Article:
There are hundreds of additional methods of promoting your ebook. In fact, I’ve written a booklet called, 50 Ways to Promote Your Ebook. It sells for $1.99 here: http://www.matilijapress.com/50WaysToPromoteEBook.html Order your copy of this useful book today.

Whether you are the author of ebooks and need help with promotion or you are contemplating publishing one, this ebook is for you.

What is a Story?

January 30th, 2015

I believe that in order to write intimately about cats (horses, children, gardening, etc.), you must have quite a bit of experience with the subject. Sure, you can (and should) research aspects of your story that you’re not familiar with, but the main theme, characters, and premise must be something close to your heart and hearth. A story, after all, is typically created from imagination based on life experiences and observations.

How do authors choose their themes? Some write about something close to their hearts—a topic they are familiar with. Others write on topics and in genres that interest them—that they want to know more about, perhaps. This might include police work, crime and the criminal mind, mysteries, relationships, war, a certain place or time period in history. While one author enjoys pushing her creative mind to the limit by writing fantasies, others prefer using their minds to develop fascinating life challenges for their characters.

As you may know, once I’d paid my dues writing nonfiction—articles and books to teach, inform, share, and enlighten, I decided to follow my dream to entertain readers through my writing. I enjoy reading and watching mysteries. I also love cats. When I launched out to try writing fiction, I put the two together and created the Klepto Cat Mystery series.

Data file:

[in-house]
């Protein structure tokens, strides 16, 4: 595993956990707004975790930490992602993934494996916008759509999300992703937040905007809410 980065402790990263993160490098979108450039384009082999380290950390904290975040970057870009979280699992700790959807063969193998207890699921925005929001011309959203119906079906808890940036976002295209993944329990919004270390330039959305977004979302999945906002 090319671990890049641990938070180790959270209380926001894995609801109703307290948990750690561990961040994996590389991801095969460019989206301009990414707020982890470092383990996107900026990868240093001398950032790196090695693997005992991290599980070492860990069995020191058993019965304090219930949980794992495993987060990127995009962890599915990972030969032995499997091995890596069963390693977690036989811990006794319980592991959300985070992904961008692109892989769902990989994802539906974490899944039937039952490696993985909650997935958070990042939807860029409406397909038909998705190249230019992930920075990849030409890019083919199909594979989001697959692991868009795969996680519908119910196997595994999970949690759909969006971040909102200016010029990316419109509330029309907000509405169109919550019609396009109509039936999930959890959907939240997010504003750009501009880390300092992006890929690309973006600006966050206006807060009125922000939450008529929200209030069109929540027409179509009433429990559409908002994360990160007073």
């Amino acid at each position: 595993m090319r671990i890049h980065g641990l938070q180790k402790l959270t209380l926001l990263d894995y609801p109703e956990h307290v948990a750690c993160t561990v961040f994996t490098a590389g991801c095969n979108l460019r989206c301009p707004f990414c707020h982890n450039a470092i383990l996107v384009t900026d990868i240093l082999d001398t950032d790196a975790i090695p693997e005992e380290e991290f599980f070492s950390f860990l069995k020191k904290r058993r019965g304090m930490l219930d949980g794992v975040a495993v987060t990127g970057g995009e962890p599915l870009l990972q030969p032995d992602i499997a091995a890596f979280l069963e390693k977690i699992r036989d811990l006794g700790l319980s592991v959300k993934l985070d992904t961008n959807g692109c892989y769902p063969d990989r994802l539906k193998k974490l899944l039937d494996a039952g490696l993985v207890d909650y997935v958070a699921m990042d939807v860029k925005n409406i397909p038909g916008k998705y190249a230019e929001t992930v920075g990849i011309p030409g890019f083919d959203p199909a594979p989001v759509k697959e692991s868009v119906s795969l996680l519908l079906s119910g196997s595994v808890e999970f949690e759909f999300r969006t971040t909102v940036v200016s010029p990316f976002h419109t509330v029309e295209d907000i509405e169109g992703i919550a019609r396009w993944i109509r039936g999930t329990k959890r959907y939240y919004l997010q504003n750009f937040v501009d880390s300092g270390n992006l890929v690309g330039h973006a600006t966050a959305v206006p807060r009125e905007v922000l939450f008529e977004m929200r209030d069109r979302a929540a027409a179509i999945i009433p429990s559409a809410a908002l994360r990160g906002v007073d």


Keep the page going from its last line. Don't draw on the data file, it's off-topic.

Light (or cozy) mysteries with cats is certainly not a new concept. But a series written from my perspective, using my particular creative flow, and featuring a kleptomaniac cat is new. Thus, my stories have fallen into a popular niche and have been quite well-received.

I’m tickled that I’ve found a way to enjoy my senior years by bringing so many hours of reading enjoyment to so many. So far, I’ve created approximately 26 hours of pure reading pleasure for those who like cats, love losing themselves in an interesting mystery, and relish getting to know some fascinating people, all without a great deal of terror and strife.

If you aren’t familiar with the Klepto Cat Mystery series, pick up the first book in the series, Catnapped and get to know Rags and his supporting human and animal characters. The 8th book in the series, The Gallery Cat Caper, came out in December. If you start reading through the series now, you should be ready for Mansion of Meows—the best one yet—when it launches sometime in February. http://www.matilijapress.com/Klepto-Cat-Mysteries Or visit the Klepto Cat Mystery pages at Amazon http://amzn.to/1kAI8I2